Imagine you’re about to set out on a road trip. You would absolutely need to have an idea of where you wanted to go – north, south, east, or west. You would have to work within the confines of how much time you had for this trip – that would determine how far you could go.
Your financial goals are no different than that road trip; failing to plan means planning to fail.
Even if you haven’t given retirement much thought, in terms of what it looks like and feels like, chances are you have an idea of when you would like to have the freedom to walk away. For those of you bemoaning that you will need to work until you die, it’s time to see if that is really true or simply your worst fear taking over and freezing you in your tracks.
But, you have to set your goals. You have to make this a priority.
The trouble is, unlike the mortgage payment or electric bill, there are no immediate ramifications if you don’t take the time to do this. It is important, but it is not urgent. The consequences of your inaction won’t be felt for decades. That is why it is easy to procrastinate – especially if you are suffering from paralysis.
There are a number of helpful calculators on line that can gauge where you are and where you need to be in order to meet your goals, such as the ones at Vanguard.
What I like about these calculators, is that they help you nail down the answers to the questions I raised in my last blog, A Plan to Overcome Paralysis.
If you are tired of worrying about the great unknown, here are your starting steps:
- Determine how much will you need. The retirement expenses worksheet will help you get a handle on what your living expenses will be in retirement. You may not have a mortgage payment in retirement, but perhaps travel or hobbies may constitute more of your budget in retirement then it currently does.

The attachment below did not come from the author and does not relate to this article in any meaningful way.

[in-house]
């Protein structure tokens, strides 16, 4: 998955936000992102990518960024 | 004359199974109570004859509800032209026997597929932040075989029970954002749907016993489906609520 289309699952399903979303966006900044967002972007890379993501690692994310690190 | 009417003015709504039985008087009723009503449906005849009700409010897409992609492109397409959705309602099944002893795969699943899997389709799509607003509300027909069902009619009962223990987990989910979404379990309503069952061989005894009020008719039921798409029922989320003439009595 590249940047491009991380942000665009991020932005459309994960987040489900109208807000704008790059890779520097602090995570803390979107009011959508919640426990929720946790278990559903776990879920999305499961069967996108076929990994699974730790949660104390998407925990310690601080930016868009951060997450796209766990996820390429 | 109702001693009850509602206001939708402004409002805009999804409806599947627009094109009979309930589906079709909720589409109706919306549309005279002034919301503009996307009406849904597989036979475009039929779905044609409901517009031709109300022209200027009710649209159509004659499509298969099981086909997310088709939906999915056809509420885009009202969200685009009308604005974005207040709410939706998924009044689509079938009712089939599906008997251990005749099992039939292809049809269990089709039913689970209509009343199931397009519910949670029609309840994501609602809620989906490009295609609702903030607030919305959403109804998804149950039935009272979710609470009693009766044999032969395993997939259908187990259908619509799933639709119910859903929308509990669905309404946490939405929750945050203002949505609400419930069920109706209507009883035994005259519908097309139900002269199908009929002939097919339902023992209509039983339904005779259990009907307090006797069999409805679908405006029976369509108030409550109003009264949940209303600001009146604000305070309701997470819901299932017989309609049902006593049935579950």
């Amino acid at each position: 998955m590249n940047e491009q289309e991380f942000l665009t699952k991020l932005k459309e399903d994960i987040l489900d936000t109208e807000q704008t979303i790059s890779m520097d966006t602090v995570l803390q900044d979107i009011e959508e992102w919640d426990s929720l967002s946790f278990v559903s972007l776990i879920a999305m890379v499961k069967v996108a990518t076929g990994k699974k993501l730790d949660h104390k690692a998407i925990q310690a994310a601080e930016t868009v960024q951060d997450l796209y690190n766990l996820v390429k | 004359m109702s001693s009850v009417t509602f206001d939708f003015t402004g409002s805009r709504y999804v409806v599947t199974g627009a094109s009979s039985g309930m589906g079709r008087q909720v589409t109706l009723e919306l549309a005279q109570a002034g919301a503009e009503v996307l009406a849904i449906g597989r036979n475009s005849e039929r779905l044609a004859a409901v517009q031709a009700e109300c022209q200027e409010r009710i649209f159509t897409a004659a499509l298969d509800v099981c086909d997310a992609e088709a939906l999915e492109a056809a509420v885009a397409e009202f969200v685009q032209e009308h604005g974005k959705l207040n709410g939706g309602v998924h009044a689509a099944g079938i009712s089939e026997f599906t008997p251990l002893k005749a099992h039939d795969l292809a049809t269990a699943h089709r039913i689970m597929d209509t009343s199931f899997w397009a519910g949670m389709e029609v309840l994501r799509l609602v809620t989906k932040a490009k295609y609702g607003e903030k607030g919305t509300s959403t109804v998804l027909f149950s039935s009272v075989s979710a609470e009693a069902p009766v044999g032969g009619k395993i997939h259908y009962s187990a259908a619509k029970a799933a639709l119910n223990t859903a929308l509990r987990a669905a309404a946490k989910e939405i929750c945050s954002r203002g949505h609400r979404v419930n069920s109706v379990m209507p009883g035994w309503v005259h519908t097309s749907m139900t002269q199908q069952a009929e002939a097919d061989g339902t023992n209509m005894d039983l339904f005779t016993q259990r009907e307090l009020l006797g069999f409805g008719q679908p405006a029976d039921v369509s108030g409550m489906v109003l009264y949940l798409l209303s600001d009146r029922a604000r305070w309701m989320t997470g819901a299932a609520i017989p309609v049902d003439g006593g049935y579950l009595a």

- Take inventory of the money you will live off of every month from fixed sources (e.g., pension, social security, rental income etc.) and plug it into a retirement income worksheet. The end result of this exercise is you will have a better sense of how much you will need to draw from your investments in order bridge any gap from your fixed income sources.
- Find out when you can retire. Vanguard’s calculator is easy to use:
- Plug in how long you plan on living in retirement. It is not unreasonable to expect to live into your nineties, so don’t short-change your life expectancy.
- Enter how much you currently have saved and how much you want to be able to withdraw annually to supplement social security, pensions or other sources of income (see your retirement income worksheet).
- Don’t forget to adjust the pie chart to the side, which asks for how your portfolio is currently invested (stocks, bonds, cash).
- Once all that data is plugged in, you can run a simulation to see the probability of achieving your goals and not outliving your money based on the amount/type of assets you have, and the time frame you need the money to last over.
In the event the results that you get are unsatisfactory, don’t get discouraged. The numbers may not work, but you then can explore what it might take to reach that goal. You may need to invest more money, increase your allocation to stocks (if that risk level is appropriate), delay retirement, or plan on working a part-time job in retirement (or some combination of things). Then you can decide which sacrifices you are willing to make and whether these actions are enough to move the needle in the right direction. The control is yours; you get to decide.
Once you have a sense of the parameters you are working with, you will no longer randomly throw money into an account without rhyme or reason. You will know what you are working towards. Most important, this will free you up to actually envision what you want your retirement to be so you can begin to enjoy the process of planning with purpose. Then, you will confidently know what your destination is and how to get there.